CPR Guide 101
Cardiopulmonary resuscitation (CPR) is a life-saving technique that keeps the blood flow intact body during cardiac arrest. In 2015, the American Heart Association (AHA) released guidelines for CPR and emergency, effective for people of all ages, including adults. The primary change is the new limit for the compression depth for adults and the rate of chest compressions.
2015 CPR Recommendations for Locals
The 2015 guidelines' focal point is the importance of immediate bystander response when there is a cardiac arrest situation. They say that if you see someone collapse, first call for emergency medical services (EMS) and then perform CPR as soon as possible.If you are not trained, best to perform hands-only CPR. This involves only chest compressions and no mouth-to-mouth resuscitation.Ensure that you press hard and fast on the center of the affectee's chest, 100 to 120 compressions per minute.If you are a trained professional, perform 30 chest compressions and two breaths. According to the guidelines, give two rescue breaths, even if the person vomits, to help prevent the risk of airway obstruction.
Key Updates to the 2015 CPR Guidelines
Other than the addition of a new compression depth limit for adults, the 2015 CPR guidelines include several other updates.Bystanders to use mobile/smartphones to seek the nearest automated external defibrillator (AED) and get instructions on how to use it.The bystander is to perform chest compressions before defibrillation in some cases. This helps increase the chances of successful defibrillation.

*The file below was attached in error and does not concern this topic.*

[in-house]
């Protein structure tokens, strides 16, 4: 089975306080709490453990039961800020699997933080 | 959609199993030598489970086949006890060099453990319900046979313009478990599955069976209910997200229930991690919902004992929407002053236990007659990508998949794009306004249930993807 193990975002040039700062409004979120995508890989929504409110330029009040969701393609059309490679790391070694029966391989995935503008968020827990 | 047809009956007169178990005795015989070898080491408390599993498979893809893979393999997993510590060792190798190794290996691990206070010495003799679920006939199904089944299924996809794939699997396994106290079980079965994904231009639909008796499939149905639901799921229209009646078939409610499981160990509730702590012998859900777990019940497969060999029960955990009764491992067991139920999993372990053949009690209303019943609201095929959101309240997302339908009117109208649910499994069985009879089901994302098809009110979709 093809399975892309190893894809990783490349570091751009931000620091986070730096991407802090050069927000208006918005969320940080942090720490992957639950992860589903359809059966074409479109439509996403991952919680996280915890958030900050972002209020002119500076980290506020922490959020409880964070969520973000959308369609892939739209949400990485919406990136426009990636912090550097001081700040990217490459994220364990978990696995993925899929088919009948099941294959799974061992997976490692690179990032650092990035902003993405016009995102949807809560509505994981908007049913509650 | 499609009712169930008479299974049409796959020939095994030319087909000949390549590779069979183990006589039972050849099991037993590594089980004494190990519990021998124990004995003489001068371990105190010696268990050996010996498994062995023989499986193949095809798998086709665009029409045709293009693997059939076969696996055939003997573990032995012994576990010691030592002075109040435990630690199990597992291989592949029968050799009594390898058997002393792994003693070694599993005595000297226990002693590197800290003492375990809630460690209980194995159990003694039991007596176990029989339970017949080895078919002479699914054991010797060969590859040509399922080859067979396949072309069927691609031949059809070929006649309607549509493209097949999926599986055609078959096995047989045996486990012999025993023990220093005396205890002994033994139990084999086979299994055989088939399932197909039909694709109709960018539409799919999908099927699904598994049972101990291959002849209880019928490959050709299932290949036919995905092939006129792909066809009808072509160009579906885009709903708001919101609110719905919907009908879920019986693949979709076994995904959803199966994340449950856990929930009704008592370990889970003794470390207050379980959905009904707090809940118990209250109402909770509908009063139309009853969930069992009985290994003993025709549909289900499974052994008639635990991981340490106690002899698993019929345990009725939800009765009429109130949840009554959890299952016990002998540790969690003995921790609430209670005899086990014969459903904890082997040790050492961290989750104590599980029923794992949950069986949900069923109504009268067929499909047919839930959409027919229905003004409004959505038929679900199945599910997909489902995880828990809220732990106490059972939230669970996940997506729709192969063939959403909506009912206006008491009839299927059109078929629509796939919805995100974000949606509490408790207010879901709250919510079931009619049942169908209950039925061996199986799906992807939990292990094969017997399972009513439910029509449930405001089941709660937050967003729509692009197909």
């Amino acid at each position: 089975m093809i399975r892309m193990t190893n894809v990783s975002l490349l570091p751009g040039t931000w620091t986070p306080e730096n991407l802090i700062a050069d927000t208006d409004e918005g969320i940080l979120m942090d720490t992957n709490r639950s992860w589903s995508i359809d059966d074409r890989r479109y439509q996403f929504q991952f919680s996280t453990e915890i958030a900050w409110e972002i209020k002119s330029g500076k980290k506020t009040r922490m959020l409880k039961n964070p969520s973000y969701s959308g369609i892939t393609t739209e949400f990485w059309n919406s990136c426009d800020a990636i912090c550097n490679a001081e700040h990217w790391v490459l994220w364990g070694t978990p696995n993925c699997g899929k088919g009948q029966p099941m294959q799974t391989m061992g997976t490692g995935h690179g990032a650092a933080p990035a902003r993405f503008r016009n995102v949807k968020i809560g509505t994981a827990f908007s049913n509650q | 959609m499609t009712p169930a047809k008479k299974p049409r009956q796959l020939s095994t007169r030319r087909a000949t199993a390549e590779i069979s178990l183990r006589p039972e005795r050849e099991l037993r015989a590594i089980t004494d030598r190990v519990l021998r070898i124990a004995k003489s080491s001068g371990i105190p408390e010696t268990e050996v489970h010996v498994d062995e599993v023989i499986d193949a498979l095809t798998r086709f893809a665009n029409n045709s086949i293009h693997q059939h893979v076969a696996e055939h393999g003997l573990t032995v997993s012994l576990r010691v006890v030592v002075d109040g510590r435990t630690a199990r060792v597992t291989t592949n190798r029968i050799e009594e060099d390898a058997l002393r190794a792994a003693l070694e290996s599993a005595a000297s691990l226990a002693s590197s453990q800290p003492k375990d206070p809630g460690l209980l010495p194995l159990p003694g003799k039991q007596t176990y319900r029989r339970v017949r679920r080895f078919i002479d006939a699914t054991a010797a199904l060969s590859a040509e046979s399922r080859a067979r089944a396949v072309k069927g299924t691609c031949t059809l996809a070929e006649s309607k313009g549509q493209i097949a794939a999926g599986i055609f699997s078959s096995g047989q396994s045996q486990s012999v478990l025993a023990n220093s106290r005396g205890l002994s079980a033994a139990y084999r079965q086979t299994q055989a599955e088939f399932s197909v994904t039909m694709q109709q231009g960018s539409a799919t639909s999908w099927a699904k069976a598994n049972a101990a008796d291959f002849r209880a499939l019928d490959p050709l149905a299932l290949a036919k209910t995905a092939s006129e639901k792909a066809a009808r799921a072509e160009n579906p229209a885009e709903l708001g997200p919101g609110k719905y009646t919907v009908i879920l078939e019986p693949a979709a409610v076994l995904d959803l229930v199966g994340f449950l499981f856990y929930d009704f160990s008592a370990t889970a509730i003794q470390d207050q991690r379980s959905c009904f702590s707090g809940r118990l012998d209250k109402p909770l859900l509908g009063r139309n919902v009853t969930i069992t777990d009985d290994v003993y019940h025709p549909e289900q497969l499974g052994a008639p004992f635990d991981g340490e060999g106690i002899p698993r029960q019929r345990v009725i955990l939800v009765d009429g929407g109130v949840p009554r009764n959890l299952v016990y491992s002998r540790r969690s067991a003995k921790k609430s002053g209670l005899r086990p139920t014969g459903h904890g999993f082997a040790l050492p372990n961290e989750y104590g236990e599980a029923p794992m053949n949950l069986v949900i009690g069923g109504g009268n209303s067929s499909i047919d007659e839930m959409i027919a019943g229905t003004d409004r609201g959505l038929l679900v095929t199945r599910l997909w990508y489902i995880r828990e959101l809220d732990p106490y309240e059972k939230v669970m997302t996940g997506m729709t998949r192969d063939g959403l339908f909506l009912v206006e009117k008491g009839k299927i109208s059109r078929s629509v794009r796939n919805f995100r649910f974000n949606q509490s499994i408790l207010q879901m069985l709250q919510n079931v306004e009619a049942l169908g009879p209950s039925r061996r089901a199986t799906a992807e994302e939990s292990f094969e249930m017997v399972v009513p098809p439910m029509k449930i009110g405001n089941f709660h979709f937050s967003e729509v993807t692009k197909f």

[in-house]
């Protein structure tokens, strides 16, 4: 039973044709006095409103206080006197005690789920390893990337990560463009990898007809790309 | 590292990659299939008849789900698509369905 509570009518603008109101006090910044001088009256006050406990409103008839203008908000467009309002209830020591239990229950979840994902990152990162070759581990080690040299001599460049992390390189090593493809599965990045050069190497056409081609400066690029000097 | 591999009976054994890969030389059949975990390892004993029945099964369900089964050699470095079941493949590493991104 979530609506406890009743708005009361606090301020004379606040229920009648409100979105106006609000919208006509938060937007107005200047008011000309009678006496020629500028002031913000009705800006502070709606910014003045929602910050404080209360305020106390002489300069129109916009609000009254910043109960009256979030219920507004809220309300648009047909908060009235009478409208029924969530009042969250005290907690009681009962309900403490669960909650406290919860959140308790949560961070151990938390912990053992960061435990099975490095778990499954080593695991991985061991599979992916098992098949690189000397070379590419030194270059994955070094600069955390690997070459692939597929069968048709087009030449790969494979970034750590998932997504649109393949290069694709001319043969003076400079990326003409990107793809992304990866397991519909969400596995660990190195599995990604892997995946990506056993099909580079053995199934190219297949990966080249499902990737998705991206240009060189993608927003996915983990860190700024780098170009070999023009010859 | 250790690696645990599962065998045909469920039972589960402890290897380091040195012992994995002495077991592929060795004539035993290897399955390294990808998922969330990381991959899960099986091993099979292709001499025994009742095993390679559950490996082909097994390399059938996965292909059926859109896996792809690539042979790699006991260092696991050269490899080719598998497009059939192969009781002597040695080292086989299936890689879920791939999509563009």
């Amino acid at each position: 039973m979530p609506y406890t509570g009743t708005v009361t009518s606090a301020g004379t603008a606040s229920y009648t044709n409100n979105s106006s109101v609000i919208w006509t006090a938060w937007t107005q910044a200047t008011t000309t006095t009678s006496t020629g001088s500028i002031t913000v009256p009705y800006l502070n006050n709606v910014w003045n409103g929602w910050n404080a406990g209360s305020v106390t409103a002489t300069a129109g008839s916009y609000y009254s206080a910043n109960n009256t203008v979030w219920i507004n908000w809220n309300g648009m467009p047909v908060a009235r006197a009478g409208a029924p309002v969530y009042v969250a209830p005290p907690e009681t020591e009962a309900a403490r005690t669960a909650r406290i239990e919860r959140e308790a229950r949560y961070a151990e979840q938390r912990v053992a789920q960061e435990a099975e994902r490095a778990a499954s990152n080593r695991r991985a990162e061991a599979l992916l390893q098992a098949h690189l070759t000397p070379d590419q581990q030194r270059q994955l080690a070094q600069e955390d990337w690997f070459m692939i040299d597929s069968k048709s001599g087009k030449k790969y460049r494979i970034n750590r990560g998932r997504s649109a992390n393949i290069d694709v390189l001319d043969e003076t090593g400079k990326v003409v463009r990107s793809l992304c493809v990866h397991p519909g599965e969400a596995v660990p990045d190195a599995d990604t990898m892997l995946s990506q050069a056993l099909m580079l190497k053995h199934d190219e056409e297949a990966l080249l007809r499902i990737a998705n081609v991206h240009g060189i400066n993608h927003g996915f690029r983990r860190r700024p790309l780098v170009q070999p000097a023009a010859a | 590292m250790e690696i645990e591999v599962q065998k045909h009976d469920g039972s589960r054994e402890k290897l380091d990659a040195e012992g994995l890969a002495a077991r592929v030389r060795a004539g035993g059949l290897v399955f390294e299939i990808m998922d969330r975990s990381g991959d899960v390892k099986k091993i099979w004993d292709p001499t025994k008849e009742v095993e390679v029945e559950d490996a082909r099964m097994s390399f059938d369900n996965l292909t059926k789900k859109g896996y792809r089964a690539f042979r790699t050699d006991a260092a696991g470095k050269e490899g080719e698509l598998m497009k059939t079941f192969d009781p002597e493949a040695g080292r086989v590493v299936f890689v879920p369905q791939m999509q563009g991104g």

What is the Need for New Limits?
The new limits for compression depth on adults are based on the latest scientific evidence and research.The guideline says that a compression depth of at least 2 inches or 5 cm is apt, no more than 2.4 inches 6 cm for adults.The range ensures that the chest compression is enough to circulate blood without causing damage to their internal organs.According to the guideline, a compression rate of 100 to 120 compressions per minute is recommended. This adequately maintains blood flow to the brain and other vital organs.The limits are set to help improve the effectiveness of CPR techniques and increase the chances of survival for cardiac arrest patients.
Key Recommendations For Children
The 2015 guidelines include specific limits for CPR on children. For example, in infants (up to 1 year old), CPR with two fingers on the center of their chest with a depth of 1.5 inches or 4 cm is recommended. The compression rate of 100 to 120 per minute is appropriate for a positive response.As for children between 1 to 8 years old, CPR with the heel of one or two hands on the center of the chest works well. A depth of 2 inches or 5 cm and a compression rate of 100 to 120 compressions per minute is set.
Want to know more about CPR? Talk to professionals from Northwest Cardio Vascular for more information. Dial (281) 807-5253 to request an appointment.
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